I've interviewed Tim and his wife and business partner, Mary Feury, several times and enjoyed getting to know them at various events, especially PSA Security events. I have been in touch with Mary this week and plan to publish a more detailed remembrance of Tim once she and I have a chance to talk in the next few weeks.

In the meantime, here are a couple of links to stories I've written about Tim and Mary and Altec Systems. In this story from March, they were getting ready to celebrate the 20th anniversary of Altec systems (and their 10-year wedding anniversary as well.) And here's one from 2011 that talks about how Mary brought IT services to Altec Systems.

Tim Feury graduated from James Caldwell High School in New Jersey and moved to Atlanta in the early 1980s. In addition to his wife, Tim Feury is survived by sons, Andrew Feury of Atlanta, Matthew Feury of Atlanta, and Ryan Feury of Marietta; sisters, Patricia Borys of Marietta , MaryAnn Baker of Flanders, N.J. and Elizabeth Feury of Mount Olive Township, N.J.; brothers, John Feury of Verona, N.J. and Robert Feury of Lincoln Park, N.J.; and one grandchild.

 

Cyber security a recurring theme at PSA-TEC

Drako: ‘Where was your DVR made? Is it connected to the Internet?’
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05/07/2014

WESTMINSTER, Colo.—The data breach that brought down Target CEO Gregg Steinhafel is being used as a cautionary tale here at PSA-TEC.

Shaw joins Tech Systems Inc

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Wednesday, October 30, 2013

Sharon Shaw, who is well known in the security industry as an evangelist of managed services, a skilled trainer and director of education, has taken on a new role at Tech Systems Inc, an Atlanta-based systems integrator.

Shaw was formerly president of Integrator Support, and director of education for PSA Security. (She's also part of my TechSec Advisory board. )

Here's a link to a story I wrote about Tech Systems Inc. in January. TSI appears to be a great fit for Shaw's skills. She told me she was drawn to the company's "service-centric culture." The services piece—managed as well as services in general—is something Shaw knows well. And it's not an overstatement to say that TSI is big into service. When I did that story in January, Larry Simmons, TSI VP of client services, told me that if a customer is not interested in “a strong service offering, we don’t waste resources [on that job].” As a result, TSI in January was “very close to achieving our goal of being able to cover 100 percent of our operating costs [with] recurring revenue."

AT TSI, If service techs want to leave a job site without completing a service call for any reason, the request must be approved by a regional manager, a director, and ultimately by the CEO or Simmons before that tech may leave the job without finishing. TSI’s service program is called FOCUS, and the company reports some impressive results. “In 2012, TSI responded to 16,467 FOCUS-related service calls. We only failed to either achieve response time or functionality 30 times, giving TSI a 99.99 percent success rate. Our success rate has not dropped below 99.7 percent over the past three years,” Simmons said.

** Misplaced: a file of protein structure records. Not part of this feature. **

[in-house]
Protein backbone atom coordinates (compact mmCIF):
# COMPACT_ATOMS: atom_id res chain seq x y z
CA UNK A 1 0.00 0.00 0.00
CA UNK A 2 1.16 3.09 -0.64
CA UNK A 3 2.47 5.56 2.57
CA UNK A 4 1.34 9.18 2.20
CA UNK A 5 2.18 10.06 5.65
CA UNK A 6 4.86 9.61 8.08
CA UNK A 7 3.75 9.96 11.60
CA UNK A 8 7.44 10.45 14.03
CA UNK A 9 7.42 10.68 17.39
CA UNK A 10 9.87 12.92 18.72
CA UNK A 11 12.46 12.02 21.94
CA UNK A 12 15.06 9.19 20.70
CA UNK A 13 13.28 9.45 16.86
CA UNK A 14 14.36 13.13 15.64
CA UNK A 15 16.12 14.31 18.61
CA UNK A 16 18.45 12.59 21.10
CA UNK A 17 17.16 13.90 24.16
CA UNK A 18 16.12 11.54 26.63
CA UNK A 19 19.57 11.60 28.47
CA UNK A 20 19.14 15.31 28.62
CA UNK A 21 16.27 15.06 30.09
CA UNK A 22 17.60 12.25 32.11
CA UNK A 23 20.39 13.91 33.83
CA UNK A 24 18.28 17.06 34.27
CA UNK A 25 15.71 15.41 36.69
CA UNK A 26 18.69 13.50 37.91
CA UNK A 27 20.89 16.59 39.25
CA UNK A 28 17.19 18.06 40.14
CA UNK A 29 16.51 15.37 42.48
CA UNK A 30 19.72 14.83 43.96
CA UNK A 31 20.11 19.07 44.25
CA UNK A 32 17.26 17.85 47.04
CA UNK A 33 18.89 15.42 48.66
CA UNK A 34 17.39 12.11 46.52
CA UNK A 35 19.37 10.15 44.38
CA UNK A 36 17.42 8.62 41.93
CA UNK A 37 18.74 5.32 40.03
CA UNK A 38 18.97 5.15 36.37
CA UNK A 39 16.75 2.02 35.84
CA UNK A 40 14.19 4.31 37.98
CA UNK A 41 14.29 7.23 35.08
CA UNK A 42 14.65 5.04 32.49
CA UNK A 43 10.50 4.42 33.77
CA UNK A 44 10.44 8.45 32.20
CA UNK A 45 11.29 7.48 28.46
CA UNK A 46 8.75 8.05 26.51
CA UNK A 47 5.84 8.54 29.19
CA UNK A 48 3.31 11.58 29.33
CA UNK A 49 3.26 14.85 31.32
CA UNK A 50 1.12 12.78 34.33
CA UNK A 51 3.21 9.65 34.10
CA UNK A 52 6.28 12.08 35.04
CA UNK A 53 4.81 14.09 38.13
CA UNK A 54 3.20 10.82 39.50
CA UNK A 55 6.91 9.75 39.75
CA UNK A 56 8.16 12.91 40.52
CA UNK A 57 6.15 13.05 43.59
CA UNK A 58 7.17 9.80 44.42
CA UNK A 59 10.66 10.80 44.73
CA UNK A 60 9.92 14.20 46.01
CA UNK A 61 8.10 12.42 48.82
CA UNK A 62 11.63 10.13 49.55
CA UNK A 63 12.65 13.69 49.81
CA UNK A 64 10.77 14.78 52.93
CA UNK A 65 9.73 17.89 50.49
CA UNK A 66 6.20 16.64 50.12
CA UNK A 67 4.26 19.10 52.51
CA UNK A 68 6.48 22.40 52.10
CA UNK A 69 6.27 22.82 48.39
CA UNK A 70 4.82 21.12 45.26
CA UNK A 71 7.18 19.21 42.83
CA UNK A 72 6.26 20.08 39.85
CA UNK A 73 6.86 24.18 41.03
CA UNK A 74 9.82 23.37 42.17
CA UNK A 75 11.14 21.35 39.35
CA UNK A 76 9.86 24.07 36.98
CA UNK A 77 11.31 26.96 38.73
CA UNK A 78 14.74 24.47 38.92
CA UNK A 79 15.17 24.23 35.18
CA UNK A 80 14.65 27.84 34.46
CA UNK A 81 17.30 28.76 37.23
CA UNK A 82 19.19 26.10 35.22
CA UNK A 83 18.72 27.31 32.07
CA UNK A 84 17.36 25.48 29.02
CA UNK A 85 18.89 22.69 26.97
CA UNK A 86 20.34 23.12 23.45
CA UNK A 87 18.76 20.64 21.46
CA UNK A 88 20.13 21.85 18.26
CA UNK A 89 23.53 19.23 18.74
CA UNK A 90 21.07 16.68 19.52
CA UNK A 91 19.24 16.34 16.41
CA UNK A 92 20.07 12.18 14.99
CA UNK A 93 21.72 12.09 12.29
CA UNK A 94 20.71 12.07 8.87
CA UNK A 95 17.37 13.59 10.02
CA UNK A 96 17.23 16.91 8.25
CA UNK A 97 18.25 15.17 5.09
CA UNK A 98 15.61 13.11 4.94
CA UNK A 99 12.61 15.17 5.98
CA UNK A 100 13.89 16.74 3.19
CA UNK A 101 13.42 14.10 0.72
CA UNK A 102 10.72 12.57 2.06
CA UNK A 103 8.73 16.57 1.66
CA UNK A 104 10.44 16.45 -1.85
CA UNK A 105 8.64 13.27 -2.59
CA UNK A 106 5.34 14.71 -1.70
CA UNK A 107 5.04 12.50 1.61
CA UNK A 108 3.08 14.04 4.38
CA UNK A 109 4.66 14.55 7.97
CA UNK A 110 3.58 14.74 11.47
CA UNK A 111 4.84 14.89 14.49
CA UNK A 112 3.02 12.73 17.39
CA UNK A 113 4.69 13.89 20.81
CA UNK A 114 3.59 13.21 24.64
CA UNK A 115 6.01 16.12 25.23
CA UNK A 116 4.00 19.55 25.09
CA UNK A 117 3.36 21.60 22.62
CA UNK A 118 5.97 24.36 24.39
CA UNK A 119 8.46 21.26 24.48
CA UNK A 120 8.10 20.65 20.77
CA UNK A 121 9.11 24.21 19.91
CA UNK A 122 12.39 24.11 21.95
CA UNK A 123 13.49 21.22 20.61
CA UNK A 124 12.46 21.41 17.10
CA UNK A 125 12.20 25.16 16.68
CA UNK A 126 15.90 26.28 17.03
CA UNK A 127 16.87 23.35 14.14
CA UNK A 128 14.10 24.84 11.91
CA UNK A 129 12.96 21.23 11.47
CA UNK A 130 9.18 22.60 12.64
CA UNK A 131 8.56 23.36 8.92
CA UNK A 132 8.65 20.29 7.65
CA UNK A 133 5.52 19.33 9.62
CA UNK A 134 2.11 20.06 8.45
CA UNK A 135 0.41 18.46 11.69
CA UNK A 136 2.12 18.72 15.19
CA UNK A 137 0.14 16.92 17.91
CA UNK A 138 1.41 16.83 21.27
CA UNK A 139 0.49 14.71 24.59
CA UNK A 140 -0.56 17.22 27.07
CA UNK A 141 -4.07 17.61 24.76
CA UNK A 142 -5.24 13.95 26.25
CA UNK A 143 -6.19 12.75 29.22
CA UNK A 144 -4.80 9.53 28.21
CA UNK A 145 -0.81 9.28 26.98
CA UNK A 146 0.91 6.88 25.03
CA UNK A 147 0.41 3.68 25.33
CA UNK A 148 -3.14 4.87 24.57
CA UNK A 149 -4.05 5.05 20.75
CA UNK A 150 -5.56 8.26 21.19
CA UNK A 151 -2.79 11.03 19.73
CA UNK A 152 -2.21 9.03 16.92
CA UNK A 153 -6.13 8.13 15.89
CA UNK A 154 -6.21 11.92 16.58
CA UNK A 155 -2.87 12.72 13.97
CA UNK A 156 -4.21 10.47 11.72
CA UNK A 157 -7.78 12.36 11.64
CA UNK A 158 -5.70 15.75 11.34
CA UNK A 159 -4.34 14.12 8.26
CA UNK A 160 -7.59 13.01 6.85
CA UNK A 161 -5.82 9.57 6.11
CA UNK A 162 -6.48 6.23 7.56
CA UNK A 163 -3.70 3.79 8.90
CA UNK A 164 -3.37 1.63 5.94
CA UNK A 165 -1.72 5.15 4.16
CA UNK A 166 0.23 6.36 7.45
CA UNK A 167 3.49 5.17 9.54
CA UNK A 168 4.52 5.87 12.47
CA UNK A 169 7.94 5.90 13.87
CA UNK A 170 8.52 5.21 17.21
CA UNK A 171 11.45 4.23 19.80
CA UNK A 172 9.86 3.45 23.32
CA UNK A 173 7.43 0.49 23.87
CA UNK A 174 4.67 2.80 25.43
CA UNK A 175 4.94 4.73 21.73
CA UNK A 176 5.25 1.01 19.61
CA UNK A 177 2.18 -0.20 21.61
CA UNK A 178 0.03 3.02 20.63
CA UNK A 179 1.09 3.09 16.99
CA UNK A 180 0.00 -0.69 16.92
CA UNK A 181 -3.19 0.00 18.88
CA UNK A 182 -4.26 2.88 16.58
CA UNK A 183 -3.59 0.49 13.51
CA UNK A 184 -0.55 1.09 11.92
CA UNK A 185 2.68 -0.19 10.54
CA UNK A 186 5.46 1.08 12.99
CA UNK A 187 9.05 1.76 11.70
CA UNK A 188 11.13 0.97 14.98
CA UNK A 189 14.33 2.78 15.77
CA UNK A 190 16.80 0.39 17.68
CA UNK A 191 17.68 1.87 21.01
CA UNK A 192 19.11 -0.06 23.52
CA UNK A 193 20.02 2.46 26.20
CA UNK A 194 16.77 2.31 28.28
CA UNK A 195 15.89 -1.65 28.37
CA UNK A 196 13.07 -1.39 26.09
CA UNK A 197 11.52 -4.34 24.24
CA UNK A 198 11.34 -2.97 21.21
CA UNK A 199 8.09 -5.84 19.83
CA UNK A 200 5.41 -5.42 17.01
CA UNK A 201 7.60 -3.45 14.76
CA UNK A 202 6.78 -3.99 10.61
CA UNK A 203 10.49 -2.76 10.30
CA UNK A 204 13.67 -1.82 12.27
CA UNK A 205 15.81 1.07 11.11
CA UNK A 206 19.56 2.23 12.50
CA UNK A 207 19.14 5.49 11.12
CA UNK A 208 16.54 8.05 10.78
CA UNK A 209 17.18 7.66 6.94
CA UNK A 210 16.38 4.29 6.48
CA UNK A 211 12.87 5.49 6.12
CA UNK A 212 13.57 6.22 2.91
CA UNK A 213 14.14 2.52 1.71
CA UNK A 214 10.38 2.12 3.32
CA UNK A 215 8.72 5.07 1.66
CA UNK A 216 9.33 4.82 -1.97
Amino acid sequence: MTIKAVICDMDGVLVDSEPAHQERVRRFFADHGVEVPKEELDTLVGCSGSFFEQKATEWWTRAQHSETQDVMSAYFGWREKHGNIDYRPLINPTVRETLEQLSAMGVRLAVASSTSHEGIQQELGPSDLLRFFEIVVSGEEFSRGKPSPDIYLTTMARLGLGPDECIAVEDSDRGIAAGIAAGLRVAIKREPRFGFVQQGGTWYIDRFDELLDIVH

In her new role as Client Development Manager, Shaw will develop continuing education programs for Tech Systems’ customers and staff.  The idea is to have a “quality communications programs and [see that there’s] a continuing stream of relevant information so everyone is informed and when they’re making decisions, they have the best tools and resources available to them,” she told me.

Tech Systems has 164 employees across the country. Headquartered here, it has other brick-and-mortar offices in North Carolina and California. Employees elsewhere work from virtual offices.

Congratulations to Shaw, and kudos to TSI for a smart hire.

 

 

 

 

Kratos has new SVP

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Wednesday, May 29, 2013

Don EricksonAt the PSATEC conference earlier this month, SIA CEO Don Erickson was talking about government opportunities for independent integrators large and small. The contracts and jobs are out there, Erickson said.

One of PSA Security’s largest integrators, Kratos Public Safety and Security Solutions’ Public Safety & Security division has created a new SVP position to go after the “growing DoD/DHS market.”

James Cotter, who has been with Kratos since 2007, has been promoted to senior vice president of the Government Solutions Sector.

In his new role, he’s charged with working with Kratos leadership “researching, identifying and ultimately captur[ing] those opportunities.”

Ben Goodwin, president of Kratos’ PSS division called Cotter an “idea fit for this position.”

Oklahoma integrator High Tech Tronics rides out storm

Marc Bradley: ‘We’re thinking seriously about getting a [tornado] shelter at the office’
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05/22/2013

OKLAHOMA CITY—All employees of High Tech Tronics, a PSA Security systems integrator based here, survived the May 20 tornado, but one employee lost his home, CEO Marc Bradley told Security Systems News.